**Failed to parse (MathML with SVG or PNG fallback (recommended for modern browsers and accessibility tools): Invalid response ("Math extension cannot connect to Restbase.") from server "https://en.wikipedia.org/api/rest_v1/":): {\displaystyle (15)\ \ s^2=h^2+(a+x)^2}**

The gravitational force **Failed to parse (MathML with SVG or PNG fallback (recommended for modern browsers and accessibility tools): Invalid response ("Math extension cannot connect to Restbase.") from server "https://en.wikipedia.org/api/rest_v1/":): {\textstyle df_2}**
between **A **is

**Failed to parse (MathML with SVG or PNG fallback (recommended for modern browsers and accessibility tools): Invalid response ("Math extension cannot connect to Restbase.") from server "https://en.wikipedia.org/api/rest_v1/":): {\displaystyle (16)\ \ df_2 =\frac{Gm}{s^2}dM}**

**Failed to parse (MathML with SVG or PNG fallback (recommended for modern browsers and accessibility tools): Invalid response ("Math extension cannot connect to Restbase.") from server "https://en.wikipedia.org/api/rest_v1/":): {\displaystyle =\frac{Gm}{(a+x)^2+h^2} dM}**

**Failed to parse (MathML with SVG or PNG fallback (recommended for modern browsers and accessibility tools): Invalid response ("Math extension cannot connect to Restbase.") from server "https://en.wikipedia.org/api/rest_v1/":): {\displaystyle =\frac{Gm}{(a+x)^2+h^2} \cdot \frac{M}{2a} dx}**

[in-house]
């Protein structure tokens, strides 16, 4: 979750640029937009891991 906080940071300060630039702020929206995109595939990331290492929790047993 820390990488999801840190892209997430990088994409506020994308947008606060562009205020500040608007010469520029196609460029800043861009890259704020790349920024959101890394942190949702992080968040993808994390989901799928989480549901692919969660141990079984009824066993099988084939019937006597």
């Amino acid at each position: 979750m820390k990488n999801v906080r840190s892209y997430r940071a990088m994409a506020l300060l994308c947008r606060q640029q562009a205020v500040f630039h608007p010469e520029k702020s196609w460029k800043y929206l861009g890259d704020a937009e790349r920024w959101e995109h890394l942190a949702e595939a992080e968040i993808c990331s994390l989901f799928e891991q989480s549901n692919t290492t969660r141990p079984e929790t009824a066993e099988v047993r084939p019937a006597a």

When **Failed to parse (MathML with SVG or PNG fallback (recommended for modern browsers and accessibility tools): Invalid response ("Math extension cannot connect to Restbase.") from server "https://en.wikipedia.org/api/rest_v1/":): {\textstyle df_2}**
is projected on line **Failed to parse (MathML with SVG or PNG fallback (recommended for modern browsers and accessibility tools): Invalid response ("Math extension cannot connect to Restbase.") from server "https://en.wikipedia.org/api/rest_v1/":): {\textstyle q}**
, we have **Failed to parse (MathML with SVG or PNG fallback (recommended for modern browsers and accessibility tools): Invalid response ("Math extension cannot connect to Restbase.") from server "https://en.wikipedia.org/api/rest_v1/":): {\textstyle df'_2=df_2 \cos \phi}**
, and with **Failed to parse (MathML with SVG or PNG fallback (recommended for modern browsers and accessibility tools): Invalid response ("Math extension cannot connect to Restbase.") from server "https://en.wikipedia.org/api/rest_v1/":): {\textstyle x^2=s^2+q^2-2sq\cos \phi}**
, we further have

**Failed to parse (MathML with SVG or PNG fallback (recommended for modern browsers and accessibility tools): Invalid response ("Math extension cannot connect to Restbase.") from server "https://en.wikipedia.org/api/rest_v1/":): {\displaystyle (17)\ \ df'_2=df_2 \cdot\frac{h^2+(a+x)^2+(a^2+h^2)-x^2}{2\sqrt{(h^2+(a+x)^2} \cdot \sqrt{a^2+h^2}}}**

The total force between A and the segment KL of the bar is **Failed to parse (MathML with SVG or PNG fallback (recommended for modern browsers and accessibility tools): Invalid response ("Math extension cannot connect to Restbase.") from server "https://en.wikipedia.org/api/rest_v1/":): {\textstyle F_{2/2}=\int_{0}^{a} df'_2}**
, which, following equation (ref{eq:16}), would then further develop into